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Do you suffer from SAD?

Updated: Jan 22, 2019


Luke Mallia Azzopardi

Lecturer| ICS


When daylight hours start to decline, and temperatures get colder people may find themselves experiencing symptoms resembling depression. For some the symptoms are relatively brief whilst for others they span for a longer period (APA, 2018). It is possible that the said person is in fact suffering from a disorder known as “Seasonal Affective Disorder” or ‘SAD’ in short. Seasonal Affective Disorder is a type of depression that comes and goes in a seasonal pattern with symptoms including, but not limited to altered eating/sleeping patterns, low mood, lack of interest in previously enjoyed activities and feelings of worthlessness (NHS,2018).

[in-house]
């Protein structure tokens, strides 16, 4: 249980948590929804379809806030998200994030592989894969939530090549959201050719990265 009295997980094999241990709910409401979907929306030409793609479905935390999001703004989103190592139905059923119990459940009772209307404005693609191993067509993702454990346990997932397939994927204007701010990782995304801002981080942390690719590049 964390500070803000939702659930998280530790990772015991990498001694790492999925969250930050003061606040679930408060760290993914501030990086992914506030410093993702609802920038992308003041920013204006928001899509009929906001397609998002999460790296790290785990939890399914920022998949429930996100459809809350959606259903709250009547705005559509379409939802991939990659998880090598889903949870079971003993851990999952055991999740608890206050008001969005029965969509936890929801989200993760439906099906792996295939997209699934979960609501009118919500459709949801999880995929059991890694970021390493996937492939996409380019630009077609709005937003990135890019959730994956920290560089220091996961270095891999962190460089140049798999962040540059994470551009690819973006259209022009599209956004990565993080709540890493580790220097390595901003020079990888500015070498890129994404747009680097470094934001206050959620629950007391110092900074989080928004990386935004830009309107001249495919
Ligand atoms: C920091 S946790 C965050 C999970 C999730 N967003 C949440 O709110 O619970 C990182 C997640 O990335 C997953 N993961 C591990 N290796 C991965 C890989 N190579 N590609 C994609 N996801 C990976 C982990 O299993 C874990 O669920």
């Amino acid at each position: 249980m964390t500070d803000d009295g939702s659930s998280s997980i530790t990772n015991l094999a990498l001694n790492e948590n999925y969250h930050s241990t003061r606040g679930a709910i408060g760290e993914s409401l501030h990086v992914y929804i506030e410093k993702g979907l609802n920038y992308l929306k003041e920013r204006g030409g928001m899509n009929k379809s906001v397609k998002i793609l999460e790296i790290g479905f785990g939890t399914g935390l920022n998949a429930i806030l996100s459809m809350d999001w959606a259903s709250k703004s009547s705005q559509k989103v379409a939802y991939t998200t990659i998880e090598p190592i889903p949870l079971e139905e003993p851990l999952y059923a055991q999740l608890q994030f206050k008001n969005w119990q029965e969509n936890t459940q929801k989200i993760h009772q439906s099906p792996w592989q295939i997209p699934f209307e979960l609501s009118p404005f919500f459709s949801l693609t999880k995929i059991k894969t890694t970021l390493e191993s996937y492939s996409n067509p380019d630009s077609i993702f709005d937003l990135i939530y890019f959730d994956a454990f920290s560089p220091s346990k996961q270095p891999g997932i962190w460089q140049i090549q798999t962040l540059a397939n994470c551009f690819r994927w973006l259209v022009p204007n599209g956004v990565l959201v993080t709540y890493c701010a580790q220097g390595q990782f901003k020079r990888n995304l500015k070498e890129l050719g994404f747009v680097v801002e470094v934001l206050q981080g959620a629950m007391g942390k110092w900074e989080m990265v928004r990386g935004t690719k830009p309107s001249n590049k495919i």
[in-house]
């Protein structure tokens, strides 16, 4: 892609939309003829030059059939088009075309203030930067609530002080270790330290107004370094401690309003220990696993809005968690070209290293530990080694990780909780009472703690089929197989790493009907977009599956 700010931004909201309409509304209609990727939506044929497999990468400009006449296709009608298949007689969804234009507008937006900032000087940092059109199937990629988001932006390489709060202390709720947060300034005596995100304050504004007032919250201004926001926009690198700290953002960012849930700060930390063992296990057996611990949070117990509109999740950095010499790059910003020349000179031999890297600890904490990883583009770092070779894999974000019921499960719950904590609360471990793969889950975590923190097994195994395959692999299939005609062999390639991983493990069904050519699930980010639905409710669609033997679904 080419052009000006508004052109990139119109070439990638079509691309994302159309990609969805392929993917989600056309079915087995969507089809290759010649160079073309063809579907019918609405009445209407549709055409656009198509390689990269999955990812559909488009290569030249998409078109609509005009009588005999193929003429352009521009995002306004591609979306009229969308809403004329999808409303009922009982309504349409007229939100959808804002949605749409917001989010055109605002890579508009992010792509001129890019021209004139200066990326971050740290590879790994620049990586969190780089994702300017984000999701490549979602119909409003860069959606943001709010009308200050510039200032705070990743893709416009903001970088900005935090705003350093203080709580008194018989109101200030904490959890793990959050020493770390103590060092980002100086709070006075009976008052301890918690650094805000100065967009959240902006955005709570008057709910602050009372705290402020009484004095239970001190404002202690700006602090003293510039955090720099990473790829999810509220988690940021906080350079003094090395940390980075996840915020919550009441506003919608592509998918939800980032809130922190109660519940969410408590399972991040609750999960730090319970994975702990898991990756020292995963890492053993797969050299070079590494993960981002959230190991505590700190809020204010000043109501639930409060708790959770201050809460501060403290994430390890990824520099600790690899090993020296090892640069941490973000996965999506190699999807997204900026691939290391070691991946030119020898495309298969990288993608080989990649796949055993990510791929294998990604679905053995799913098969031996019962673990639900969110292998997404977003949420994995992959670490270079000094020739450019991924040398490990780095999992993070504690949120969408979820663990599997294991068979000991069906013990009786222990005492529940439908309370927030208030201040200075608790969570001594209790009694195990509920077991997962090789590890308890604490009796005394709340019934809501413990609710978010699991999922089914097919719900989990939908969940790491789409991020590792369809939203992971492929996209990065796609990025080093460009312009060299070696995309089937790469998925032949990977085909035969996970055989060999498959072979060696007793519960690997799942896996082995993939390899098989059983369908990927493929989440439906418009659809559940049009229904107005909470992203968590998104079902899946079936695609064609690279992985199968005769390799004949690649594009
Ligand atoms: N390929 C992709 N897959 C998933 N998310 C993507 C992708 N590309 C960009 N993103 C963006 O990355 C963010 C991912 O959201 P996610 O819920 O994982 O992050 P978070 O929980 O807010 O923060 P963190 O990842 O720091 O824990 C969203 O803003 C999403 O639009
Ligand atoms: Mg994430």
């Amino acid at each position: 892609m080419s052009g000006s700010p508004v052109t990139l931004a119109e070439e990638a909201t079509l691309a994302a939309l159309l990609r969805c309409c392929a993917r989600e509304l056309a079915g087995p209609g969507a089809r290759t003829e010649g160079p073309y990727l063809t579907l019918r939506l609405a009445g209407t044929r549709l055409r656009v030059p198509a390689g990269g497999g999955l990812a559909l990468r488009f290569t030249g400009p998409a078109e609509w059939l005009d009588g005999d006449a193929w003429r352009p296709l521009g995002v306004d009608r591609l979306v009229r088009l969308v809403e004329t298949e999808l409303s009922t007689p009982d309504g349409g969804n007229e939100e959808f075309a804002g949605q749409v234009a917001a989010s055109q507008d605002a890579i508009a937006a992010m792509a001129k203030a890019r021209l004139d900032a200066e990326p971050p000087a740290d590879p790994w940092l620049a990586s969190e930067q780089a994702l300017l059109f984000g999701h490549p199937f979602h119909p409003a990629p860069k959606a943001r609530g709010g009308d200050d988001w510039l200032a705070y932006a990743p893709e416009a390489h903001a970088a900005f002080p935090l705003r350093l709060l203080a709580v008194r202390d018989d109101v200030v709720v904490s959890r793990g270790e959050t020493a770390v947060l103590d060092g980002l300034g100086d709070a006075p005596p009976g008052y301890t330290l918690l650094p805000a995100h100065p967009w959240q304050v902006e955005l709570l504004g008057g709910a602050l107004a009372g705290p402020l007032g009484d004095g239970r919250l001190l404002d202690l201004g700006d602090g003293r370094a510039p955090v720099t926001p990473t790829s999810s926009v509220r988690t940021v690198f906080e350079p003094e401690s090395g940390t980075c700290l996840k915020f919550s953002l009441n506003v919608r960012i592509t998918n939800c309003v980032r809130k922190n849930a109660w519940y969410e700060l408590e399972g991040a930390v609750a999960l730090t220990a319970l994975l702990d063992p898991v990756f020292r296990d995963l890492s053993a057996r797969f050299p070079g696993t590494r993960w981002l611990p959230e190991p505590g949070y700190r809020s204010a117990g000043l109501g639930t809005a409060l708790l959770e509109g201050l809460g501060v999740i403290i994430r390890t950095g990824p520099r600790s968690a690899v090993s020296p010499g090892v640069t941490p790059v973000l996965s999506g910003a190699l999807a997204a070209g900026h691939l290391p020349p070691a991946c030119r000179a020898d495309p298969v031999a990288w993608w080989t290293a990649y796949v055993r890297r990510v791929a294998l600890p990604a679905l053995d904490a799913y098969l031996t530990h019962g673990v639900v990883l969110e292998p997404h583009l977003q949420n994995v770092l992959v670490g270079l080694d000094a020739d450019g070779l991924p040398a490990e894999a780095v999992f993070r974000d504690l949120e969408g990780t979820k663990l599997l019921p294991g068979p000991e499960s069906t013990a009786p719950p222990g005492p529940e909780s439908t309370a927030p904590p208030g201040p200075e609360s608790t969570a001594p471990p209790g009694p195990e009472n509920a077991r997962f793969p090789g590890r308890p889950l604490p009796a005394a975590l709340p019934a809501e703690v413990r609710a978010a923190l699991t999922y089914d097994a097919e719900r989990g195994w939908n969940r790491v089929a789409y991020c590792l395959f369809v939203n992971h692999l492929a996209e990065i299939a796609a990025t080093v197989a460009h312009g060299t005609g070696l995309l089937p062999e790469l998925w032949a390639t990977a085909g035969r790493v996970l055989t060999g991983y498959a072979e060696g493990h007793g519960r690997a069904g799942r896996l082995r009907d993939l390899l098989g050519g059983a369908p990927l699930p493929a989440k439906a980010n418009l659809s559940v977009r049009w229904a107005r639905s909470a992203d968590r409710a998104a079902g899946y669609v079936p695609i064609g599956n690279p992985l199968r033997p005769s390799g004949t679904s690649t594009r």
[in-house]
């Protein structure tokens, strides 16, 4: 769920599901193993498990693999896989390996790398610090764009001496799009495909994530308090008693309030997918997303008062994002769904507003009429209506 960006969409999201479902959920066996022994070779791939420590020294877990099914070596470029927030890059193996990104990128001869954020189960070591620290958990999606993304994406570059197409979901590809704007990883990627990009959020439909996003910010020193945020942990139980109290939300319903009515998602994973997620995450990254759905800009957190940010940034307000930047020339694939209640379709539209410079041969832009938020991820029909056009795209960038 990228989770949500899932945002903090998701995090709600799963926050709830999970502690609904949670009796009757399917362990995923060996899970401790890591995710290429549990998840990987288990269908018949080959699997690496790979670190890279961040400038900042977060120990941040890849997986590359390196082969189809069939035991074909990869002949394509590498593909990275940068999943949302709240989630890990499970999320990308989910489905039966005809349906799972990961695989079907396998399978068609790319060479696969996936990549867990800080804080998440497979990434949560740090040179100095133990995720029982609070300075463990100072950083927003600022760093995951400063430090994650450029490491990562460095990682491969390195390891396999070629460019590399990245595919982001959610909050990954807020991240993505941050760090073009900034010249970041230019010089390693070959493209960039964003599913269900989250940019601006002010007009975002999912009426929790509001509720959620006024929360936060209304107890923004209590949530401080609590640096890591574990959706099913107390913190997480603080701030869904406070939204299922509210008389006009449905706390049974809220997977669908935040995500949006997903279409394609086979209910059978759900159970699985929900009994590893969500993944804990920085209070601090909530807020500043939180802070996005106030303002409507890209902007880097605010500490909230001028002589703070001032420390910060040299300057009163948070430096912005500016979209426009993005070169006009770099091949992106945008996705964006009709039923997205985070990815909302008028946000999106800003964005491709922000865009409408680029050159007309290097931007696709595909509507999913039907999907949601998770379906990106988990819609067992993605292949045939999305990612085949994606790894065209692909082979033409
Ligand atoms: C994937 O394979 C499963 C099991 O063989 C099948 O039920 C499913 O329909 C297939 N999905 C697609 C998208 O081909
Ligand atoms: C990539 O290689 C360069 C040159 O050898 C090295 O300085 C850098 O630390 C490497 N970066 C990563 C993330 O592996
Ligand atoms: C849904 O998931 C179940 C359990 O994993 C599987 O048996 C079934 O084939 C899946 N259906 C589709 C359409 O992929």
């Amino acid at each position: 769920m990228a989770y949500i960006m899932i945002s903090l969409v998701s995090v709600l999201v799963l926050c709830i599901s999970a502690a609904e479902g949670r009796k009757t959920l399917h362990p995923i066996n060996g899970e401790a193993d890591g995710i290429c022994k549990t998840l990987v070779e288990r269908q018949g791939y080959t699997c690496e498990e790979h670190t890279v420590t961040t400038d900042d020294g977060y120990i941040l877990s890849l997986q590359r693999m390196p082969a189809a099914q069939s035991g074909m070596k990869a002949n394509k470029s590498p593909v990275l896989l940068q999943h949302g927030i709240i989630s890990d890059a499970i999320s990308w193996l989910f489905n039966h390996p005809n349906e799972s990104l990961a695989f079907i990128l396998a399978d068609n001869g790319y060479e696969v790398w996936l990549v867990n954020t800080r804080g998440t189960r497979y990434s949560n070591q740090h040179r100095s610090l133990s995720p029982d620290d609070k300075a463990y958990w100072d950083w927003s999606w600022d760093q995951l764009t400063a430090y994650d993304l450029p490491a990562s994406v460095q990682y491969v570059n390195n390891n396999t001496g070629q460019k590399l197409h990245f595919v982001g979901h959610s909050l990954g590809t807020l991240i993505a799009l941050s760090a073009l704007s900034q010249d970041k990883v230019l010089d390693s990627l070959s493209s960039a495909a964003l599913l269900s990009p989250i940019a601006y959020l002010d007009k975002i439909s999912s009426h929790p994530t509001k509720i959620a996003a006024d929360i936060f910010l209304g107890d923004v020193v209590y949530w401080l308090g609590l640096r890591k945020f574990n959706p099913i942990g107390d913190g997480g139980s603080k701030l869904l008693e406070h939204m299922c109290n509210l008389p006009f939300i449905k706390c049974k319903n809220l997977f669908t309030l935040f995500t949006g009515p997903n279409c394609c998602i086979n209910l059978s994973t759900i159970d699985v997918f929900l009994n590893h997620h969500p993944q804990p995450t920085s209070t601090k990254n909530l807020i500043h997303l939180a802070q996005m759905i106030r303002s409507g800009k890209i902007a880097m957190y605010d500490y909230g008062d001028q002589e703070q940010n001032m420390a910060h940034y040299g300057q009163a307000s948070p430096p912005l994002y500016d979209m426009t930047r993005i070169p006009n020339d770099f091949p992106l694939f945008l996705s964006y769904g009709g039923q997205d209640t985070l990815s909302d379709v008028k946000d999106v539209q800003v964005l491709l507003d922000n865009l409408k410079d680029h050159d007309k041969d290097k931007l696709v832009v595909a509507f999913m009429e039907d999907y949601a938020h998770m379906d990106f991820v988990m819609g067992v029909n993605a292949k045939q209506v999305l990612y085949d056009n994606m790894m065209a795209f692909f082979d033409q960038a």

Whilst there is no specific ‘cure’ for SAD there are number of treatment options that have been shown to work. Light therapy in which the client is asked to spend more time in the light is often the first option one can turn to. Preferably, the light is natural i.e. daylight, however in places where this is absent specifically designed lamps which filter out harmful UV rays are available to buy. Talk therapy during the active phases of the depressive episode as well as medication have also shown promising results. Lastly, social support from family and friends as well as keeping oneself active during colder and darker periods of the year are also beneficial to combat SAD (Parekh, 2017; Rohan 2013).



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